Canada pledges Can$3.5 bn for maternal, child health
Canadian Prime Minister Stephen Harper pledged Can$3.5 billion Thursday for immunization, better nutrition and the introduction of birth certificates in developing nations to improve the health of mothers and children.
Toronto: Canadian Prime Minister Stephen Harper pledged Can$3.5 billion Thursday for immunization, better nutrition and the introduction of birth certificates in developing nations to improve the health of mothers and children.
Harper made the announced at a three-day summit he is hosting in Toronto, attended by Melinda Gates, Queen Rania of Jordan, Tanzanian President Jakaya Kikwete and others.
The monies will flow from 2015 -- after Canada`s current pledge of Can$2.8 billion runs out -- to 2020.
Harper said Canada would continue to focus the development aid on a handful of developing countries, and urged other nations and civil society to pitch in and broaden the program.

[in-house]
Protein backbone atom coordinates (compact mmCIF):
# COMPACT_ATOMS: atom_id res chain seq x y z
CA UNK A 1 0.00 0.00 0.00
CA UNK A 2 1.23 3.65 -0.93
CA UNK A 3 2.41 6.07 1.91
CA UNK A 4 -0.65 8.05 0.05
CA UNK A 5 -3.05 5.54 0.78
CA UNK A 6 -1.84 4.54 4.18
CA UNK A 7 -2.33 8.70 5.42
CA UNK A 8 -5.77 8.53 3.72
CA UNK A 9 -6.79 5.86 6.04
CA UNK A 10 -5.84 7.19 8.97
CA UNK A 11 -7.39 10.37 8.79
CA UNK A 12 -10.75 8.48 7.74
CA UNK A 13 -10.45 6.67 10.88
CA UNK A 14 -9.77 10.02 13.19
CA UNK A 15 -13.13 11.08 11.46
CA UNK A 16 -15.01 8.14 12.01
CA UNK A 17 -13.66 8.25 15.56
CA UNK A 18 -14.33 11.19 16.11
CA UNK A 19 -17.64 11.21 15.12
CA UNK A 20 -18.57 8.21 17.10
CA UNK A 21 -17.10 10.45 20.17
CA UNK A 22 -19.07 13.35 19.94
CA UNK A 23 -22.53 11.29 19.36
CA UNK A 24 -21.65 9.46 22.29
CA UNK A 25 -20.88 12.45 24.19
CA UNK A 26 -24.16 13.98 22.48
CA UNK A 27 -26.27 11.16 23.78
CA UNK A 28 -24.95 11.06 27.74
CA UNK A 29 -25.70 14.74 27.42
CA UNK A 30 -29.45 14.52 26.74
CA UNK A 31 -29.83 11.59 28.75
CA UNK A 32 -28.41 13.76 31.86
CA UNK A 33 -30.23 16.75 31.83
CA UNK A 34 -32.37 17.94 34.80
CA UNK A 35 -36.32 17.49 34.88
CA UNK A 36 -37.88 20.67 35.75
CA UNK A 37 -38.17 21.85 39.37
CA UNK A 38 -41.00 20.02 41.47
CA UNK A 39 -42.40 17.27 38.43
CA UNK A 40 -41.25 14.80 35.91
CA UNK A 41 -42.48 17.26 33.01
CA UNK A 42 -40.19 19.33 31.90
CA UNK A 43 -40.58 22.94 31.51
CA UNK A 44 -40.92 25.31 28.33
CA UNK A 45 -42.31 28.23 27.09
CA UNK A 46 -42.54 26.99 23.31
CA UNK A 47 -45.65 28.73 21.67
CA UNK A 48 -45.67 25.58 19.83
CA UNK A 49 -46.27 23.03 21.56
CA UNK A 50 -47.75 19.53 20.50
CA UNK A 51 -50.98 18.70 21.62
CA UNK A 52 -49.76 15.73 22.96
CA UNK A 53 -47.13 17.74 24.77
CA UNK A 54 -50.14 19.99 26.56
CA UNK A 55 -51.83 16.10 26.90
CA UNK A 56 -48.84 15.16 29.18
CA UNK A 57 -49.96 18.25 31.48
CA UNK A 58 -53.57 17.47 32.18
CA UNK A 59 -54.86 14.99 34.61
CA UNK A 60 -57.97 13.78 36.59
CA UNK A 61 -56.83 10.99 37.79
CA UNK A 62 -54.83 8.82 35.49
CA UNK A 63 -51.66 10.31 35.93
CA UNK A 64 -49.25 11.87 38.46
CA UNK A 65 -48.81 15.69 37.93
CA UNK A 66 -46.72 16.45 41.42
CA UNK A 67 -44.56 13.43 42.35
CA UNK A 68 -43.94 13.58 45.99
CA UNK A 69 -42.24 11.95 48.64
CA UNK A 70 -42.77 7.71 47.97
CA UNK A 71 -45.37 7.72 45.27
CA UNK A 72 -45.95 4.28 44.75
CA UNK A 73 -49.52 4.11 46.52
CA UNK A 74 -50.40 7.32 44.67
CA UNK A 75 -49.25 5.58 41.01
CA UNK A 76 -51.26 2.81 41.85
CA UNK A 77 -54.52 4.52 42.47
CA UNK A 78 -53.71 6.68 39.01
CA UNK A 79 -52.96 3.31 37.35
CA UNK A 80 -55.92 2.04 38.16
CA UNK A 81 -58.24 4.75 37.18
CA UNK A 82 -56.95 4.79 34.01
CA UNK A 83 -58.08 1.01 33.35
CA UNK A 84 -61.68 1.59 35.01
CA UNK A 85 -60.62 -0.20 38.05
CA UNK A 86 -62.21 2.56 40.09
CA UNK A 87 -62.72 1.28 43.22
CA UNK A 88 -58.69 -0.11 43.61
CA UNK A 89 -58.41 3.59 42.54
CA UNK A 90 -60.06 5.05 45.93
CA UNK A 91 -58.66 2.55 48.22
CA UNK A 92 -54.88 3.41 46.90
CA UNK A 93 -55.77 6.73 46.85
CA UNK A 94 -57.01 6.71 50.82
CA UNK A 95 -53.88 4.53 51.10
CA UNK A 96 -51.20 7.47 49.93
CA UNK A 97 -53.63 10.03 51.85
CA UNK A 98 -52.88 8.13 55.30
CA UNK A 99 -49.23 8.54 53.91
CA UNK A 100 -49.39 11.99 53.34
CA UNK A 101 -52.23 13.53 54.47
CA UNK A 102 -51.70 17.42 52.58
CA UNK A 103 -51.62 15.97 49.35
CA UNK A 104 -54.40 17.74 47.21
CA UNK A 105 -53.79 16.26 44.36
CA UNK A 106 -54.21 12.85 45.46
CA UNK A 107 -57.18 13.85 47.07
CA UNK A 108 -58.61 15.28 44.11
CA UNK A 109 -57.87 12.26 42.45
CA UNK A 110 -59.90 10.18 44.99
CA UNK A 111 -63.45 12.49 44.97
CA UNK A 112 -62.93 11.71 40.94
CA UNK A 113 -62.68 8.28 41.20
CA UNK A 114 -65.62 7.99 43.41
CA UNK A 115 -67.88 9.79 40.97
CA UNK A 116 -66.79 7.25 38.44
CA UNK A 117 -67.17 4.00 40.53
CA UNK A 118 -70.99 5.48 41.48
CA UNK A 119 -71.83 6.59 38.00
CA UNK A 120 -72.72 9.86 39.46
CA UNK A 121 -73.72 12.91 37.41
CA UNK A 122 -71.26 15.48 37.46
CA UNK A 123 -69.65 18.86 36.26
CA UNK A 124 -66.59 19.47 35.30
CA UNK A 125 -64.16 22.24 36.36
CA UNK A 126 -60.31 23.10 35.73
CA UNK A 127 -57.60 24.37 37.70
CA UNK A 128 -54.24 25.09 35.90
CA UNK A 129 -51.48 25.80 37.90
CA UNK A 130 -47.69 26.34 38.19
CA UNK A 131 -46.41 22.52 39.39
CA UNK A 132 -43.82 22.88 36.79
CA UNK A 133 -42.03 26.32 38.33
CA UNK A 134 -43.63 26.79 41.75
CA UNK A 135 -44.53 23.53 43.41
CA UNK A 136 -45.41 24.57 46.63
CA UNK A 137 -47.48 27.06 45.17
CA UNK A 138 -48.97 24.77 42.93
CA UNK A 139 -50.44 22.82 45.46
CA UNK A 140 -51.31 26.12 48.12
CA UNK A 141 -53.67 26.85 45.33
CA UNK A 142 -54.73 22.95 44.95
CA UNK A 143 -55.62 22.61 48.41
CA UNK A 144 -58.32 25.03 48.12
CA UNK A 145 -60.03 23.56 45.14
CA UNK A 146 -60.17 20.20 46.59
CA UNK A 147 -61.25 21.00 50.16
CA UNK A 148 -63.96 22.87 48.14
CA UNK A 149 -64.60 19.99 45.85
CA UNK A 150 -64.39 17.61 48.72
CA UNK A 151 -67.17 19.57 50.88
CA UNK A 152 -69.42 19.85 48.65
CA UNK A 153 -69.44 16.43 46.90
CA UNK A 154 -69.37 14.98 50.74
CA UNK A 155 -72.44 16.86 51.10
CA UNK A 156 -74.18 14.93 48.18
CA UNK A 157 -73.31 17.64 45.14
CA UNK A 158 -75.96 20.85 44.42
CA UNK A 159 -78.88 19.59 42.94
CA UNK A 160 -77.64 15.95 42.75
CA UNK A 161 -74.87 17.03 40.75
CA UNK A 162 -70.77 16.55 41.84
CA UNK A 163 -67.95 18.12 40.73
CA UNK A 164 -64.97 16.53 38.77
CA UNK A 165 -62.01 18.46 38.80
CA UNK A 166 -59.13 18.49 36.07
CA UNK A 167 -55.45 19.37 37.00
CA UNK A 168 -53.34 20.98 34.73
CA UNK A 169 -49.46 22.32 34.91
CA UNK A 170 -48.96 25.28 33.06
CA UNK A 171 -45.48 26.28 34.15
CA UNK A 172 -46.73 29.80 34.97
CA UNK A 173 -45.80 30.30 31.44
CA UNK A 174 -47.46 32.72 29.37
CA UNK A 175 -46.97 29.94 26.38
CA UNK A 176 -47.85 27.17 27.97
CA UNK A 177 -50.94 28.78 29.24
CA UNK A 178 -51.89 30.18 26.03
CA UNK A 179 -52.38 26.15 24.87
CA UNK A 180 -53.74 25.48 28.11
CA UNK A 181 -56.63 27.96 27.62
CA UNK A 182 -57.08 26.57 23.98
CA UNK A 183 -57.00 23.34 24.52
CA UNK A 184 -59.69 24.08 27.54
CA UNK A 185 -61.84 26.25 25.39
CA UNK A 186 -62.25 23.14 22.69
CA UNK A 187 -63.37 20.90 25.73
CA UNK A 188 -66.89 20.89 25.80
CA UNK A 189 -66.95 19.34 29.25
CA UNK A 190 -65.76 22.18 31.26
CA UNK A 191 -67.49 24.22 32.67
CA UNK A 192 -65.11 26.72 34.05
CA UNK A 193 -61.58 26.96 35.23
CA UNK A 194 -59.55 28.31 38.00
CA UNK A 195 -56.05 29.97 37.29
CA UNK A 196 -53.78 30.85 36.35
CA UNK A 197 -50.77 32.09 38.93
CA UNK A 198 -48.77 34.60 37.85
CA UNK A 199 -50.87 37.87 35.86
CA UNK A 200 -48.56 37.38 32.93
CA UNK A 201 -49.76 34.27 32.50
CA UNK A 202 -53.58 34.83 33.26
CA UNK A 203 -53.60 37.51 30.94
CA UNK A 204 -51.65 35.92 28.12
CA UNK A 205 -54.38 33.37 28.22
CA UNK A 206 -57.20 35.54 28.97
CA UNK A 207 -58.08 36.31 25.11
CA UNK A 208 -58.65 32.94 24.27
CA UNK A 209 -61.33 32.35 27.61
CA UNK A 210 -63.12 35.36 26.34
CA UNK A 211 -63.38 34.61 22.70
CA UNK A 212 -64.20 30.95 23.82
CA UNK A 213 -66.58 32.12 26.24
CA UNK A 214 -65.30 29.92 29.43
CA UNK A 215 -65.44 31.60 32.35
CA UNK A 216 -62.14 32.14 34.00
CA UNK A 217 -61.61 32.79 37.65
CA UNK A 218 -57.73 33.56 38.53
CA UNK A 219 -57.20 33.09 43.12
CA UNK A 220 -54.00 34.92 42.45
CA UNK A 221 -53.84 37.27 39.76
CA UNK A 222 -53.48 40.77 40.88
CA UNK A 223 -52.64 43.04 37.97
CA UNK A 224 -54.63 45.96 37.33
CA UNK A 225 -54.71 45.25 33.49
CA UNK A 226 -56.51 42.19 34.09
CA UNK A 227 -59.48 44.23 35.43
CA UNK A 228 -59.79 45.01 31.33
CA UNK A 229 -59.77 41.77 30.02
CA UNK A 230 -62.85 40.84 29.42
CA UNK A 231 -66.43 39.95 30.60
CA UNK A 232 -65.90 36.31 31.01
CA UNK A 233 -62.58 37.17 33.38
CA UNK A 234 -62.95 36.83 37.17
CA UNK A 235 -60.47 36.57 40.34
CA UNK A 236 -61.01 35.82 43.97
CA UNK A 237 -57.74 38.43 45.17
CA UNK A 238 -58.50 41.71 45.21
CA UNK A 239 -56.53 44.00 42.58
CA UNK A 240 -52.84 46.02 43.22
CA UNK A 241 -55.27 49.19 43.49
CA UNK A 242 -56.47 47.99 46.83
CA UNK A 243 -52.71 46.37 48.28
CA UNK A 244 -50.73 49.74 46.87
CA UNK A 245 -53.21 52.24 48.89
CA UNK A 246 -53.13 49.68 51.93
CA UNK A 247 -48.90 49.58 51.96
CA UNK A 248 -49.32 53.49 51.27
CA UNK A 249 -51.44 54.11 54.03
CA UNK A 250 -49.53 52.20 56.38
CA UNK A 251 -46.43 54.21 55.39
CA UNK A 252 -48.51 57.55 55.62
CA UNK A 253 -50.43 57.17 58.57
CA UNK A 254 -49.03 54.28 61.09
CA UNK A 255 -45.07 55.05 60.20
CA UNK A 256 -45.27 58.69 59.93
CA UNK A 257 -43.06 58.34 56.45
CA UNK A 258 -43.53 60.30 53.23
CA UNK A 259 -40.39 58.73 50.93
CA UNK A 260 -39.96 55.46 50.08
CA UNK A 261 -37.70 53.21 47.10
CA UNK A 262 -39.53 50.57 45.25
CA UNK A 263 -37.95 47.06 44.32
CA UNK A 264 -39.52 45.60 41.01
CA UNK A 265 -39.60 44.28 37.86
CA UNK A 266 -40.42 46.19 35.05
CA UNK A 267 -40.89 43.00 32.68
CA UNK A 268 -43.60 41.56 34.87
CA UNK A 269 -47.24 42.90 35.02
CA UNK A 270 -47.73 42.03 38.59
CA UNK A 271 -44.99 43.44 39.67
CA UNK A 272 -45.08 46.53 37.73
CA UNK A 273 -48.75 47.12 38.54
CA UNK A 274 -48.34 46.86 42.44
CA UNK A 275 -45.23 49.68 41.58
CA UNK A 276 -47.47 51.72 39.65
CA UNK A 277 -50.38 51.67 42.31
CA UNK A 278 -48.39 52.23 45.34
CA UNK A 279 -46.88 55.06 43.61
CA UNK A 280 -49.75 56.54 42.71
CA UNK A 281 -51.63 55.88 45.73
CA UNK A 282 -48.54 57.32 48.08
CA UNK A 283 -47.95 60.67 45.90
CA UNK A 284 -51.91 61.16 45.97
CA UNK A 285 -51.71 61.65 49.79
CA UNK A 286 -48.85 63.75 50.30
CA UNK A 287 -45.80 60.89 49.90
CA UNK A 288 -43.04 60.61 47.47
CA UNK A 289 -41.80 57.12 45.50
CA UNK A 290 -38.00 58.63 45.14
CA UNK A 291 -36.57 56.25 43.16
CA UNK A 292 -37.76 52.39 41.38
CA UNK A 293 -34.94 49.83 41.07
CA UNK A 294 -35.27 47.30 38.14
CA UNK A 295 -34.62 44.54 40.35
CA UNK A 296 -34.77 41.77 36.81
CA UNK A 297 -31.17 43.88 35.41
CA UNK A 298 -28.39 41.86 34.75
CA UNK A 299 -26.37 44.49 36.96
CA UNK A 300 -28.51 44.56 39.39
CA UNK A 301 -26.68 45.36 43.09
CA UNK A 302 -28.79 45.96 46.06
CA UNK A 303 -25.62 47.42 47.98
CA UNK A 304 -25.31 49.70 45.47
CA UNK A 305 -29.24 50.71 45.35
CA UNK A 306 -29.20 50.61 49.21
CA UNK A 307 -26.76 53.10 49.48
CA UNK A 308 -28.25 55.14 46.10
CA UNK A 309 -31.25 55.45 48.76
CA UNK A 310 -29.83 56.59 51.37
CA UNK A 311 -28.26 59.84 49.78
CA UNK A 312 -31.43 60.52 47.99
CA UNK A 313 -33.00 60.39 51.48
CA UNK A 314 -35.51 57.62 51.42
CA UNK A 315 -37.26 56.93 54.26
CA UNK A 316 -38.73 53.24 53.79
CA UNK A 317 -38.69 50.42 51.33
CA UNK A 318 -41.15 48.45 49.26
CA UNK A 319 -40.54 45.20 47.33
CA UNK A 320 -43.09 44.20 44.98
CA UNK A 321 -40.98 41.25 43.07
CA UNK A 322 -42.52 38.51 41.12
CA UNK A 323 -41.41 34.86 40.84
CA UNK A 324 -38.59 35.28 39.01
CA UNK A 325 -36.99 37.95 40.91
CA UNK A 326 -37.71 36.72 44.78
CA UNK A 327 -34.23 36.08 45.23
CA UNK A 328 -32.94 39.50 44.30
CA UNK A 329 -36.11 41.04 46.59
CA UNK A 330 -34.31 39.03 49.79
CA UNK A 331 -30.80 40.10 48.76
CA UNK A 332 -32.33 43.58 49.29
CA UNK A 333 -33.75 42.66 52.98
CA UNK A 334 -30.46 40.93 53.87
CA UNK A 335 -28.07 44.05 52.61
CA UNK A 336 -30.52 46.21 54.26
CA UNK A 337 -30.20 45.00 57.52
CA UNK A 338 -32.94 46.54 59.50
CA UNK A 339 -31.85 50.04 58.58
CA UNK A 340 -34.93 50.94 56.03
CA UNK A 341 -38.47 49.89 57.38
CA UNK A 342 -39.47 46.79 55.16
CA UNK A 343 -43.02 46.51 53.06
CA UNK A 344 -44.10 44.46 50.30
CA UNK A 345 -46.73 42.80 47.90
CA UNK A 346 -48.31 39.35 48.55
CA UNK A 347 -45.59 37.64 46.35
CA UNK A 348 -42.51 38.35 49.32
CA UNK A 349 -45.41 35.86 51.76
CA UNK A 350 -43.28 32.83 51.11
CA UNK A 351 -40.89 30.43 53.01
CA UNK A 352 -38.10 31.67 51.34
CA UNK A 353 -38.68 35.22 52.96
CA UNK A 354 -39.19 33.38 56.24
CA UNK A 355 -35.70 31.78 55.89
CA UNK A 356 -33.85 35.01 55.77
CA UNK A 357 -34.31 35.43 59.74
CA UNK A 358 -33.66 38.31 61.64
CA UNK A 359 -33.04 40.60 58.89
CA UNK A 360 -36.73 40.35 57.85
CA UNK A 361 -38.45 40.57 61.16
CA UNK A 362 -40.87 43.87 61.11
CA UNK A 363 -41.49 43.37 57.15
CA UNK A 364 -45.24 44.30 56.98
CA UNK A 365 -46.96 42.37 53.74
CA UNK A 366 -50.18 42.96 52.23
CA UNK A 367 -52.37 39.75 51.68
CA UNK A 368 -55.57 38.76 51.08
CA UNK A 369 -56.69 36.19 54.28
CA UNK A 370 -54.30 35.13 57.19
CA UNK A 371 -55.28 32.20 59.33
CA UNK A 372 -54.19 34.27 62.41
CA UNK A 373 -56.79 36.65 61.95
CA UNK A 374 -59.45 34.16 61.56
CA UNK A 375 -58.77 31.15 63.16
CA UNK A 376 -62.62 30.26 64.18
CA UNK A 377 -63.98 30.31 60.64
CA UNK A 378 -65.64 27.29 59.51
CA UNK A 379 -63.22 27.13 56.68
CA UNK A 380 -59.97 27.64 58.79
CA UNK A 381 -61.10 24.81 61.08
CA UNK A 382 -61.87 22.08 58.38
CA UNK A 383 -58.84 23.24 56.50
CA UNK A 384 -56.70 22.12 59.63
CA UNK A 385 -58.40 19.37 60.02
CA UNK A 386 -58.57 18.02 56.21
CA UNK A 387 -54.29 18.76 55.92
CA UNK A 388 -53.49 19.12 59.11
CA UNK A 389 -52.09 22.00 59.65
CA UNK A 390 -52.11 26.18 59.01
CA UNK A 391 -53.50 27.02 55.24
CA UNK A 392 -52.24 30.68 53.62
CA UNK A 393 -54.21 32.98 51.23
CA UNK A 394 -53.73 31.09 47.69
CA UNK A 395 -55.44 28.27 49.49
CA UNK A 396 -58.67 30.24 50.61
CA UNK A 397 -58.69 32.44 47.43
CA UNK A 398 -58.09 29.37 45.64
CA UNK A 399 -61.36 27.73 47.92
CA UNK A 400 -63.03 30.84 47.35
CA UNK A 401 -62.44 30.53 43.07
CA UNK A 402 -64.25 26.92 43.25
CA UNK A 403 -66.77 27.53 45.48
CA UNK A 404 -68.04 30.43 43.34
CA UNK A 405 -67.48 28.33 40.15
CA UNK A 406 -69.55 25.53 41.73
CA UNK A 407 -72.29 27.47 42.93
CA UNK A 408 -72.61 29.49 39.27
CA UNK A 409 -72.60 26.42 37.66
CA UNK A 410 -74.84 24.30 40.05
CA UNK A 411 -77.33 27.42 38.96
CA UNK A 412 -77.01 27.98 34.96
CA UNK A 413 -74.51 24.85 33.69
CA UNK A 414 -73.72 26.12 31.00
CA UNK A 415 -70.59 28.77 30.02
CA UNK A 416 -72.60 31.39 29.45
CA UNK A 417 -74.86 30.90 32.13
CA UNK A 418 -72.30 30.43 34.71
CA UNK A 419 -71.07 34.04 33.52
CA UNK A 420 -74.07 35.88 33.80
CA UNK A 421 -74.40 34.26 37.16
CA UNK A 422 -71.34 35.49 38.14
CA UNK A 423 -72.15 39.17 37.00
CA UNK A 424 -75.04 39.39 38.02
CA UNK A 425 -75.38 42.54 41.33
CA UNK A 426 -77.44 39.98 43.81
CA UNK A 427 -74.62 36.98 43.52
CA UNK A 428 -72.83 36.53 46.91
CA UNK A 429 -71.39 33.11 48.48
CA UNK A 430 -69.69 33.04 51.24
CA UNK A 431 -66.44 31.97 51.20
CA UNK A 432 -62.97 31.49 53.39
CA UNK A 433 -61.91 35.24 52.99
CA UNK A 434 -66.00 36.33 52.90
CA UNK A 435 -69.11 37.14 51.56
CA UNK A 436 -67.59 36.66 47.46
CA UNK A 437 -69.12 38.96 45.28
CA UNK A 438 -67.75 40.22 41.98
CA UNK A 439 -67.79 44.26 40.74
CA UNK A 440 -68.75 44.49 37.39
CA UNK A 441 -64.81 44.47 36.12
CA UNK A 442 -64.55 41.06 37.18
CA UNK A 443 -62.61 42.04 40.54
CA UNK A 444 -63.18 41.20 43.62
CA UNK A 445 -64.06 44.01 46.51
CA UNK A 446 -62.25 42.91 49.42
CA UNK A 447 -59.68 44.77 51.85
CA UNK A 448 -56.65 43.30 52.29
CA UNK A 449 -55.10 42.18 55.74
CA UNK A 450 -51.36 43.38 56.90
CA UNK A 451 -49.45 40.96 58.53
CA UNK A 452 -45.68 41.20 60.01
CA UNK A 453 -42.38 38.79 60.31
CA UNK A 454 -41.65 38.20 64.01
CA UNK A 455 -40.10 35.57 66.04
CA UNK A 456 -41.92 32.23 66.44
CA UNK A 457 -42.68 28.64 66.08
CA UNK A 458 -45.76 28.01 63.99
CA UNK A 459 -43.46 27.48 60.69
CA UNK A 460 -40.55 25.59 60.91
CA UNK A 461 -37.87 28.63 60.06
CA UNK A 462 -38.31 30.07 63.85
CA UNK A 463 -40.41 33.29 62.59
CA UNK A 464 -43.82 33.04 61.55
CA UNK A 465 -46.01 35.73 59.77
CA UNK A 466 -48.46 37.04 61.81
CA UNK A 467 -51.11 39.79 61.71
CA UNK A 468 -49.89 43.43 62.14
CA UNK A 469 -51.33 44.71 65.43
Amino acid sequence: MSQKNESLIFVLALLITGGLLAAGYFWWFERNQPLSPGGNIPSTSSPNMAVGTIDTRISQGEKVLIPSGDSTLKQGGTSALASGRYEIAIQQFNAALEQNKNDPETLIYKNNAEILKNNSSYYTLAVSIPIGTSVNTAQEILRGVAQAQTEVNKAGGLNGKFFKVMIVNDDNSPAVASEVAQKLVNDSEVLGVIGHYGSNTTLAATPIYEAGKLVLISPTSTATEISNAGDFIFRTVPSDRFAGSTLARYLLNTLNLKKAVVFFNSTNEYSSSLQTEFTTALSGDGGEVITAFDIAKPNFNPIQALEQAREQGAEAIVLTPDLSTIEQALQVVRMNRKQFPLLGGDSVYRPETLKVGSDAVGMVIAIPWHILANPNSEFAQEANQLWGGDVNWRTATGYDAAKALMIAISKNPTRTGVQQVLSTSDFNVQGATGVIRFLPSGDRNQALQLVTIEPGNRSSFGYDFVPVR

"We have come to a pivotal moment in global efforts to save the lives of women and children in developing countries," the prime minister said in a speech.
"While the world has significantly reduced the number of preventable deaths and learned valuable lessons since (2010), we need to finish what we started and sustain global momentum to 2015 and beyond.
"We have, within arm`s reach, the power to end the preventable deaths of women and children in the developing world. Together, we hold these precious lives in our hands. We have the responsibility to make renewed commitments and live up to them."
The number of women who die each year during pregnancy or childbirth has dropped from 523,000 deaths in 1990 to 289,000 in 2013, according to government figures.
Child deaths (under five years old) have also dropped from nearly 12 million in 1990 to 6.6 million in 2012, in part due to increased vaccine use. Half of the deaths are linked to poor nutrition.
Bolstering the collection of vital statistics and health data, and promoting civil registration (starting with birth certificates), said Harper, will improve healthcare planning and decision making, and allow people later in life to participate in the democratic process and the economy.